anyway vinod, your post got me thinking about the more long term. wat happens when the aging population expires? how would it affect china? human resource will diminish but at the same time number of ppl to be fed and cared for will also decrease. wat will be the net effect? and by then india would be hugely populated, so wat would be our position?
     
  11. EnlightenedMonk

    EnlightenedMonk Member of The Month JULY 2009 Senior Member

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    Yes, China is affected by this recession much more than we are because they depend on exports to Europe and the US for their survival. Their market has been made up of copying of goods and this hasn't gone down very well... in fact, I've heard that there is a lot of civil unrest in many areas...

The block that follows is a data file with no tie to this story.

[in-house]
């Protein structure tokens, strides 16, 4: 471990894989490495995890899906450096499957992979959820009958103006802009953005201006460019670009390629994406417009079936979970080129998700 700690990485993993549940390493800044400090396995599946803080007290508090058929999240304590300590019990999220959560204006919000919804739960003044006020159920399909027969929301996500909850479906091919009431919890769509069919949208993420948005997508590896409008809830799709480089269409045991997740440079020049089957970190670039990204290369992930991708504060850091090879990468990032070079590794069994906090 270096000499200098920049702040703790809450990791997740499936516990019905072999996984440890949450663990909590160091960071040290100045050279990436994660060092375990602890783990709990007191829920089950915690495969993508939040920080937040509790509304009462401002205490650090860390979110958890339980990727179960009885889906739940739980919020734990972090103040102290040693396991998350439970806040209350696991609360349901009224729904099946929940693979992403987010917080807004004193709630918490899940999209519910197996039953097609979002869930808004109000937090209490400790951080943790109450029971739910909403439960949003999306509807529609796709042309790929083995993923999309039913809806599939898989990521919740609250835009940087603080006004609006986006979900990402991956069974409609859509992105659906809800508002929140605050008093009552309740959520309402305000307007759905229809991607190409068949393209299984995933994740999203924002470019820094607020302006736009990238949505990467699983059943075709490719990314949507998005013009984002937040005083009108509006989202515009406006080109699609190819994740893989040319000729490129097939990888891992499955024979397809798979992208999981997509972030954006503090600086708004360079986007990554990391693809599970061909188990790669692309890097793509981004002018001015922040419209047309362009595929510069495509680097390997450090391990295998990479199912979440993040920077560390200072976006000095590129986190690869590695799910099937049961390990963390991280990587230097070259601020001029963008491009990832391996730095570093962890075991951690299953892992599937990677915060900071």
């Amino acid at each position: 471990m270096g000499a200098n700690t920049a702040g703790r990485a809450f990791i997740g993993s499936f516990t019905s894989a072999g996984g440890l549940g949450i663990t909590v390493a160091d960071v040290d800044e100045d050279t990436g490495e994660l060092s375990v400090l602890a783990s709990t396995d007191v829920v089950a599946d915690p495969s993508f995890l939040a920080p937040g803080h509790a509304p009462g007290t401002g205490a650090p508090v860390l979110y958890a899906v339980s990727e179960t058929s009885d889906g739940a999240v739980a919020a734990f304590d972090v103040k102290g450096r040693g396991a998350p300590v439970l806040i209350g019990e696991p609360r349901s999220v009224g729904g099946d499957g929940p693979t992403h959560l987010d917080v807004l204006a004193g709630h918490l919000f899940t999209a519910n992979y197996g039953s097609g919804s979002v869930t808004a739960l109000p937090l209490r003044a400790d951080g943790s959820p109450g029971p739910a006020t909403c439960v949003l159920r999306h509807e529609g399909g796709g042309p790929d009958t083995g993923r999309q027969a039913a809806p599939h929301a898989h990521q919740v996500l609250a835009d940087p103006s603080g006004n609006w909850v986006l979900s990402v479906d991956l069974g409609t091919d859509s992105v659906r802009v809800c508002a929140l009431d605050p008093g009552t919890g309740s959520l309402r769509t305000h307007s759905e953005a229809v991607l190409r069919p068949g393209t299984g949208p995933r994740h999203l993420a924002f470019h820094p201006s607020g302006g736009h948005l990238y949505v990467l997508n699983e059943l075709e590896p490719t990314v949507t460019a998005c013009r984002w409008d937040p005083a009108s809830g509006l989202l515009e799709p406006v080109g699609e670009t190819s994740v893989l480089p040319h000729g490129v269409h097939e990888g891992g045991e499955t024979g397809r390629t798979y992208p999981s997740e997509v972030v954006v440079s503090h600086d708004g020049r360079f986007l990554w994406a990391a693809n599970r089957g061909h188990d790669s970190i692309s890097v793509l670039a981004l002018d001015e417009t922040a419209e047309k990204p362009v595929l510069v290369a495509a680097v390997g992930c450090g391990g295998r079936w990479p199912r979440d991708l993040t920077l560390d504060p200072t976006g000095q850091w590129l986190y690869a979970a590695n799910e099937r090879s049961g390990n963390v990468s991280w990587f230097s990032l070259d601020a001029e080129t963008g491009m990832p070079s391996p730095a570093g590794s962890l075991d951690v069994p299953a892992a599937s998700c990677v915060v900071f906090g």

Now, for your second point, let me put a different spin on that... in another 10 to 15 years, the number of people hitting the age of 60 will increase dramatically in China and the state is supposed to care for these people. At the same time, the one child policy has hit China very hard and they will have very few workers to work in the "copying industry"...

    Now, China's growth is unsustainable because the mass production sort of growth model has outlived its days and also because of the fact that such models of growth require either a growing or a steady supply of labour which 15 to 20 years down the line will decrease dramatically in China due to the reasons quoted above...